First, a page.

Carnsew, near Hayle (SW 5564 3713), not far from the viaduct, is hardly visible today, with a railway cutting slicing through it and houses built on and around it. It was probably a trading site and storage place for tin ingots, crafts and other imports and exports, just above the Hayle river estuary. Together with St Ives and its cliff sanctuary on 'The Island', it was ideal for trading with boats coming from the Celtic and Severn Seas. Carnsew and St Ives might have belonged to two different tribes. There would have been passenger traffic too, for people travelling from Wales, Ireland, Man or Scotland: they would have walked down to St Michael's Mount to continue their journeys southwards to Brittany or along the English south coast.
Bartinney - a bronze age sacred enclosure
At hill camps and rounds, ancient site alignments pass sometimes through the centre, and sometimes they tangent the perimeter. It's difficult to say why this is so - this is common across Britain.
The banks around a hill camp perhaps represent the declaration of a force-field around the camp, significant as an energy-container. There's clearly a point and intention to the building of circular banks.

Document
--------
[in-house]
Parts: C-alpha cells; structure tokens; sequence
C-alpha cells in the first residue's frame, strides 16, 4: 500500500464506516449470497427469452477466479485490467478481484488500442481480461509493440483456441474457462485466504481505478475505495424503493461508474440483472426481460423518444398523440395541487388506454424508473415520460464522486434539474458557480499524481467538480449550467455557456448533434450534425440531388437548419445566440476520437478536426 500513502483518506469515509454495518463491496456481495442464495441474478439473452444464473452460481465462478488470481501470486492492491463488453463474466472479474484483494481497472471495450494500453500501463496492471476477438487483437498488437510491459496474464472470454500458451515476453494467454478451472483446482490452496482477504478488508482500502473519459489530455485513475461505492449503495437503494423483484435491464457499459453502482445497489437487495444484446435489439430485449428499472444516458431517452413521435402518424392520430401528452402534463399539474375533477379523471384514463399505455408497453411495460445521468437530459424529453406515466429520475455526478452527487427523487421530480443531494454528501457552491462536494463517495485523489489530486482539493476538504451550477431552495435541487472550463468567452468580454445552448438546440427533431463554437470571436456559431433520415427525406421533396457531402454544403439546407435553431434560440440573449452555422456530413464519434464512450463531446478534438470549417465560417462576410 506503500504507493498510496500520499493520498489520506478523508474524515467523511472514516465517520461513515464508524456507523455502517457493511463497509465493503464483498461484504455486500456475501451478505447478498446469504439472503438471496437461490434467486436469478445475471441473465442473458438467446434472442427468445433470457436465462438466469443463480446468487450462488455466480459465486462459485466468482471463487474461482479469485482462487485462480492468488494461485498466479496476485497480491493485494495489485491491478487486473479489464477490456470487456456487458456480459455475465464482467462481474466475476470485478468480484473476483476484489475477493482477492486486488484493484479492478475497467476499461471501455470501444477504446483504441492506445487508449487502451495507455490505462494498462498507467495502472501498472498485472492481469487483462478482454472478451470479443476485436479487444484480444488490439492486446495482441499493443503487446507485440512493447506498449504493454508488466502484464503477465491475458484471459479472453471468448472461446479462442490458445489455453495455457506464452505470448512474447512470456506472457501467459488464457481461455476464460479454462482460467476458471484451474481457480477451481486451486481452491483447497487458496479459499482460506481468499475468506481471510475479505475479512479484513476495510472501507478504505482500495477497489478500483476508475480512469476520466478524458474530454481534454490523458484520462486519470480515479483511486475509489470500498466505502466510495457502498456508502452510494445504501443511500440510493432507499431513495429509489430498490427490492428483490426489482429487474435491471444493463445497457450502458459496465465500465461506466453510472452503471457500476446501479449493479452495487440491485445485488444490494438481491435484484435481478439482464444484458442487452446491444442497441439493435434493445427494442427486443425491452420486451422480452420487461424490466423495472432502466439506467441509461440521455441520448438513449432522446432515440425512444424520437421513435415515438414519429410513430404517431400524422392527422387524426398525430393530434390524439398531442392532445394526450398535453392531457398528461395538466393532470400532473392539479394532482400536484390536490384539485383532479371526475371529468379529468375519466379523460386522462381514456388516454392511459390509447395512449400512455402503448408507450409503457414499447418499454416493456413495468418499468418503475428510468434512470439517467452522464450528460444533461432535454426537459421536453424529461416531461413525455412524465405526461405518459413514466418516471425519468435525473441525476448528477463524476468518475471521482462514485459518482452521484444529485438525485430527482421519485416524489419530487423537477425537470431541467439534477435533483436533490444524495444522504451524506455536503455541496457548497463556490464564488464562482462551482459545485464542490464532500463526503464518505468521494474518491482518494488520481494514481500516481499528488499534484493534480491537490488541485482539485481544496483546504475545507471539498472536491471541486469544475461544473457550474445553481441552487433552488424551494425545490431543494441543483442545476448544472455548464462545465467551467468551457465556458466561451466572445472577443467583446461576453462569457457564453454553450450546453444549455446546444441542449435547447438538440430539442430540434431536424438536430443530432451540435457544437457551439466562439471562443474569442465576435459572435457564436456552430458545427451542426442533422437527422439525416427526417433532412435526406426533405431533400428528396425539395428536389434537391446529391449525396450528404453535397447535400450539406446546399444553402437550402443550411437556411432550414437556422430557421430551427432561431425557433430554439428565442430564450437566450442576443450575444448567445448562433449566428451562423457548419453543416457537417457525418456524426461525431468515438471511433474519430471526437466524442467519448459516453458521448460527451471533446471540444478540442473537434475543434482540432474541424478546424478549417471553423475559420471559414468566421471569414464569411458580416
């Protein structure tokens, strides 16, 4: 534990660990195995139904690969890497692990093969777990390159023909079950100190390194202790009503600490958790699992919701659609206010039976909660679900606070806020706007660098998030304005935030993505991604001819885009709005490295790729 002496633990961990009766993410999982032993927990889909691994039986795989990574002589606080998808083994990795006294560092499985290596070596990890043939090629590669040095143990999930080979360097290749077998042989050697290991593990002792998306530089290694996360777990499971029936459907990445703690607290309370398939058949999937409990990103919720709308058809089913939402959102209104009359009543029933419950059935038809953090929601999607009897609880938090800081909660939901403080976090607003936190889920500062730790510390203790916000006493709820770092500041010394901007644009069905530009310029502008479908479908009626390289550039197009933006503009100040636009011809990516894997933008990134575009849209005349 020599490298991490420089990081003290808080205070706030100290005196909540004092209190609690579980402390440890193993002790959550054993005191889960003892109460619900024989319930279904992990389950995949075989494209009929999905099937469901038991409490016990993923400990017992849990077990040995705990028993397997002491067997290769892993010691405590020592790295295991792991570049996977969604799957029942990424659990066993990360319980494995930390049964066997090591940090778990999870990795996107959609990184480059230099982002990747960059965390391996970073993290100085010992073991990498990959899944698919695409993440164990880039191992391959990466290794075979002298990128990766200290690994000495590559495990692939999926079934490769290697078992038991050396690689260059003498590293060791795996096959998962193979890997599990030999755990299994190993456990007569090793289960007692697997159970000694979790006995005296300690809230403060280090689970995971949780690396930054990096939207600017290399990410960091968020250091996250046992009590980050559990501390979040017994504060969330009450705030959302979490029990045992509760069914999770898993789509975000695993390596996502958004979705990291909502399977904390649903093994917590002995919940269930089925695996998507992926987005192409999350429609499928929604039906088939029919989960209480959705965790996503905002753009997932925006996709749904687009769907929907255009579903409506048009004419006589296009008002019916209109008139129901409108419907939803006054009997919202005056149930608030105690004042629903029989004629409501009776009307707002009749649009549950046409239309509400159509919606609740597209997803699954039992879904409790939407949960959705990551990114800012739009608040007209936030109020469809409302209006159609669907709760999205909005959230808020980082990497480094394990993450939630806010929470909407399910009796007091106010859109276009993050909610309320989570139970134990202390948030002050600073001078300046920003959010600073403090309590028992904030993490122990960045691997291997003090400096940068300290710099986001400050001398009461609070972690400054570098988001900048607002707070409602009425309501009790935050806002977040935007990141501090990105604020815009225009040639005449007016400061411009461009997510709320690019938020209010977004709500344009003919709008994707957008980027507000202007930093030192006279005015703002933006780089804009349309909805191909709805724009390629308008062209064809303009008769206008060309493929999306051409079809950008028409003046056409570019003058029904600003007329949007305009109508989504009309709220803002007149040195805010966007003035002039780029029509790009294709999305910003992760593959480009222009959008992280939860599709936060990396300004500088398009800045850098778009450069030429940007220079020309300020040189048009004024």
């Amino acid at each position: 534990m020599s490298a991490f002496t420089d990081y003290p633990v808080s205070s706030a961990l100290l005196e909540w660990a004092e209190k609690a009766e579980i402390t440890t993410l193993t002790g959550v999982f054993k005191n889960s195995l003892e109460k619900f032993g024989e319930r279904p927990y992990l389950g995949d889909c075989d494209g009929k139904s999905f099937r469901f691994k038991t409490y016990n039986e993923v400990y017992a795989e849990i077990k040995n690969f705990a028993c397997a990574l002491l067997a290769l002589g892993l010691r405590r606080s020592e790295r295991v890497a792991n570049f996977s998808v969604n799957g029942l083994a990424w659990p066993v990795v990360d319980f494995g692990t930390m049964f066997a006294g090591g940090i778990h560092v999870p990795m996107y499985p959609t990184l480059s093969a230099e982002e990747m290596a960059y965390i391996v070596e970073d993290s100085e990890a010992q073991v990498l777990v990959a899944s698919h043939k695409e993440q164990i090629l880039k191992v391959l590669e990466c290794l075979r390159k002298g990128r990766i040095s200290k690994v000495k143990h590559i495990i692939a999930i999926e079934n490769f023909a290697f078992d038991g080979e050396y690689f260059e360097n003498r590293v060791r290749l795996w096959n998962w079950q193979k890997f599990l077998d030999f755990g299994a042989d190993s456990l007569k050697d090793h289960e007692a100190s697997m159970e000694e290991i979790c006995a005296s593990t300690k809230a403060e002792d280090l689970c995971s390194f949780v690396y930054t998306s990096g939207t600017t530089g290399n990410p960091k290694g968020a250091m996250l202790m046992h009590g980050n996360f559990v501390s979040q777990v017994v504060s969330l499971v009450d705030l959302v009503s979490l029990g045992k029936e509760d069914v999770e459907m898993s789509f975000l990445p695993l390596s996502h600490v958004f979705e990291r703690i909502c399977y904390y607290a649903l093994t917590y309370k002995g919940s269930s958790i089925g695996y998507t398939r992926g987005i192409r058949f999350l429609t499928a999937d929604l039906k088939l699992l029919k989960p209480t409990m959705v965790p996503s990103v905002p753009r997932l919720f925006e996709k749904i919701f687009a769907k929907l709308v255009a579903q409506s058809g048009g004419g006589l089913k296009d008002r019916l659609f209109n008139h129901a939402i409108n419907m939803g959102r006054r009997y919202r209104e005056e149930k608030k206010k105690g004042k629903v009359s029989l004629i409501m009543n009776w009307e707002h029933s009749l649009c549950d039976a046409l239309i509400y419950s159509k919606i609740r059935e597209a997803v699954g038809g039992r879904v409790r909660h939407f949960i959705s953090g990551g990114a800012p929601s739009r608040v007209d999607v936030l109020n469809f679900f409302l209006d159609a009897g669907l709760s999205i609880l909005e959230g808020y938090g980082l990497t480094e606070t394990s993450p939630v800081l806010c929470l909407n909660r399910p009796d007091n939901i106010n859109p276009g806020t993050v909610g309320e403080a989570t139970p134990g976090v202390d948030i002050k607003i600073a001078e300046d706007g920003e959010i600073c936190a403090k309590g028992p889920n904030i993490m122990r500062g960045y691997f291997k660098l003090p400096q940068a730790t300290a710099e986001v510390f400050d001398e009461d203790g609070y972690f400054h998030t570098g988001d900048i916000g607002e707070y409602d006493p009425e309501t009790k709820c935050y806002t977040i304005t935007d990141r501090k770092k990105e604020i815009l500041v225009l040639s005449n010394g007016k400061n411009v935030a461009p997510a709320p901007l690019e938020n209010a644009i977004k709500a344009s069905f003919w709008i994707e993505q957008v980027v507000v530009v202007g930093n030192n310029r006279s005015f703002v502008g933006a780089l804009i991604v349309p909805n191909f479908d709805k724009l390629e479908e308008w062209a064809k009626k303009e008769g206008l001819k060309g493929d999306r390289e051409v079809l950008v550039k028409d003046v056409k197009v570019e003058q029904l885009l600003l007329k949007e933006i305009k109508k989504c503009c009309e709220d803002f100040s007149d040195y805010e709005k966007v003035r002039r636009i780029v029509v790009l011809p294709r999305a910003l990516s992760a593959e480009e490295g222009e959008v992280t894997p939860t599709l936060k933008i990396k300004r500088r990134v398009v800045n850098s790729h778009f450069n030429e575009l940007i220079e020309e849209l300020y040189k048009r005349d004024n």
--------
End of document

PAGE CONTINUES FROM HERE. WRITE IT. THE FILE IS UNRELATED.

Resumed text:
In the case of the distinctly circular hill camps at Castle an Dinas, Caer Brân and Bartinney Castle, there could be a spinning or 'cyclotron' effect that was sought after, to create a certain psychic vacuum or a energised field inside. This might sound strange until one thinks of the potent quietness of a library, encouraging focus of attention. Or inside a cathedral there can be a sense of holiness that invokes a different feeling to that which is outside.
The Faraday Cage effect is important. To scientists and rationalists, what follows is distinctly inadmissable evidence. Yet if you are psychically sensitive, sitting inside such a space screens out interfering jangle and noise, and this facilitates benefits otherwise found only in caves or the chambered cairns of earlier times - or in church crypts.
It allows a capacity to gain a level of consciousness in which long-distance communication, healing, oracular work, invocation of deeper forces, focused ceremony or simple inner stillness are enhanced. This was arguably an important part of the purpose of these round quasi-henges, of which Penwith had three main ones - with Bartinney Castle looking west toward the Scillies and Castle an Dinas and Caer Brân looking east and south over Mount's Bay.